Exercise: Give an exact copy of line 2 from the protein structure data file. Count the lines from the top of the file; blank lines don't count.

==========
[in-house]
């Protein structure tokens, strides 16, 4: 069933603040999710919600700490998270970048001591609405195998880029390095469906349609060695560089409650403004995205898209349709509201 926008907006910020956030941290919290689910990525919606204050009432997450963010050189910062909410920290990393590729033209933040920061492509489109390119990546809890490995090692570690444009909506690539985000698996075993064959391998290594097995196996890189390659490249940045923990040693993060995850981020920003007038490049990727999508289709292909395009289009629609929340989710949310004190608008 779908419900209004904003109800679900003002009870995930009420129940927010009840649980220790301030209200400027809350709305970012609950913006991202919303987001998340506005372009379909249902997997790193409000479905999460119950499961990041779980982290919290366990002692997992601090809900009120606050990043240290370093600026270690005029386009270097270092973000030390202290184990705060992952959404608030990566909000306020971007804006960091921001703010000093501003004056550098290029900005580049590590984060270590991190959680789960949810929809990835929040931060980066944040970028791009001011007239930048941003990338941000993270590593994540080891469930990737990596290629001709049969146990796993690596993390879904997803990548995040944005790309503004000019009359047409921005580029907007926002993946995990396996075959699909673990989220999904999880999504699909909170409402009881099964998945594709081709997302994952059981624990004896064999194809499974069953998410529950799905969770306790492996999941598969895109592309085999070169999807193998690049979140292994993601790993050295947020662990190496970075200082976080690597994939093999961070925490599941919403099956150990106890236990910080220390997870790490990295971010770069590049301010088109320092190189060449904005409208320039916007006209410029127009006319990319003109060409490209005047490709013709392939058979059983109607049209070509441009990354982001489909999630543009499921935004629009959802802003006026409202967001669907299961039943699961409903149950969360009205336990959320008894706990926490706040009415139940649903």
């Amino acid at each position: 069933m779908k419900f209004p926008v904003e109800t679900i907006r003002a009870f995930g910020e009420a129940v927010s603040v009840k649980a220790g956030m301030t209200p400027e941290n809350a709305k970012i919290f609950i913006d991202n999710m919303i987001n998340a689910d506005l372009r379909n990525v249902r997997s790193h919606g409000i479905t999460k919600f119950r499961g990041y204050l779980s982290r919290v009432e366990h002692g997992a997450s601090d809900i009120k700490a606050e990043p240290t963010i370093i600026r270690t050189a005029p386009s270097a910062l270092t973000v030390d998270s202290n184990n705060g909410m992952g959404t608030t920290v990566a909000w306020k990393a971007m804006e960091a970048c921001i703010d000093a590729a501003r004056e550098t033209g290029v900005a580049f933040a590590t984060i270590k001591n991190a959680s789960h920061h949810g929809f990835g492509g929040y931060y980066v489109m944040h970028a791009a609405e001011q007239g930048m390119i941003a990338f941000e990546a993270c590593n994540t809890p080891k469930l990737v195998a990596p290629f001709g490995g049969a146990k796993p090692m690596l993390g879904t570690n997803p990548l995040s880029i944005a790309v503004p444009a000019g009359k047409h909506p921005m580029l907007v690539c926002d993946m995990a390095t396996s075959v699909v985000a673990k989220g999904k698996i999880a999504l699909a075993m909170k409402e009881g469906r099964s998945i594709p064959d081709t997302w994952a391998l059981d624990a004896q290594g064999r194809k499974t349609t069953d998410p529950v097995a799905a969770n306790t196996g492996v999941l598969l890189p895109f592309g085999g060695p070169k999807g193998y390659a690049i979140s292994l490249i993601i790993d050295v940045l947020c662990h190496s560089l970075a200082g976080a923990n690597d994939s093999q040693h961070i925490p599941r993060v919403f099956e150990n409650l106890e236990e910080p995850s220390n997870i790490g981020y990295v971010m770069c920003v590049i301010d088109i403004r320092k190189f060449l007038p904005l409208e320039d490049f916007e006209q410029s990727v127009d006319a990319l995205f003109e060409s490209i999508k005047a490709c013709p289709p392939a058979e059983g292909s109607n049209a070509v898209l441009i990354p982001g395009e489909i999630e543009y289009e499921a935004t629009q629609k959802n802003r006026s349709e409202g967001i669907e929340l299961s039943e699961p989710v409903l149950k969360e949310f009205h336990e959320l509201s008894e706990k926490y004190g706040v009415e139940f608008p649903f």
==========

């Protein structure tokens, strides 16, 4: 069933603040999710919600700490998270970048001591609405195998880029390095469906349609060695560089409650403004995205898209349709509201 926008907006910020956030941290919290689910990525919606204050009432997450963010050189910062909410920290990393590729033209933040920061492509489109390119990546809890490995090692570690444009909506690539985000698996075993064959391998290594097995196996890189390659490249940045923990040693993060995850981020920003007038490049990727999508289709292909395009289009629609929340989710949310004190608008 779908419900209004904003109800679900003002009870995930009420129940927010009840649980220790301030209200400027809350709305970012609950913006991202919303987001998340506005372009379909249902997997790193409000479905999460119950499961990041779980982290919290366990002692997992601090809900009120606050990043240290370093600026270690005029386009270097270092973000030390202290184990705060992952959404608030990566909000306020971007804006960091921001703010000093501003004056550098290029900005580049590590984060270590991190959680789960949810929809990835929040931060980066944040970028791009001011007239930048941003990338941000993270590593994540080891469930990737990596290629001709049969146990796993690596993390879904997803990548995040944005790309503004000019009359047409921005580029907007926002993946995990396996075959699909673990989220999904999880999504699909909170409402009881099964998945594709081709997302994952059981624990004896064999194809499974069953998410529950799905969770306790492996999941598969895109592309085999070169999807193998690049979140292994993601790993050295947020662990190496970075200082976080690597994939093999961070925490599941919403099956150990106890236990910080220390997870790490990295971010770069590049301010088109320092190189060449904005409208320039916007006209410029127009006319990319003109060409490209005047490709013709392939058979059983109607049209070509441009990354982001489909999630543009499921935004629009959802802003006026409202967001669907299961039943699961409903149950969360009205336990959320008894706990926490706040009415139940649903």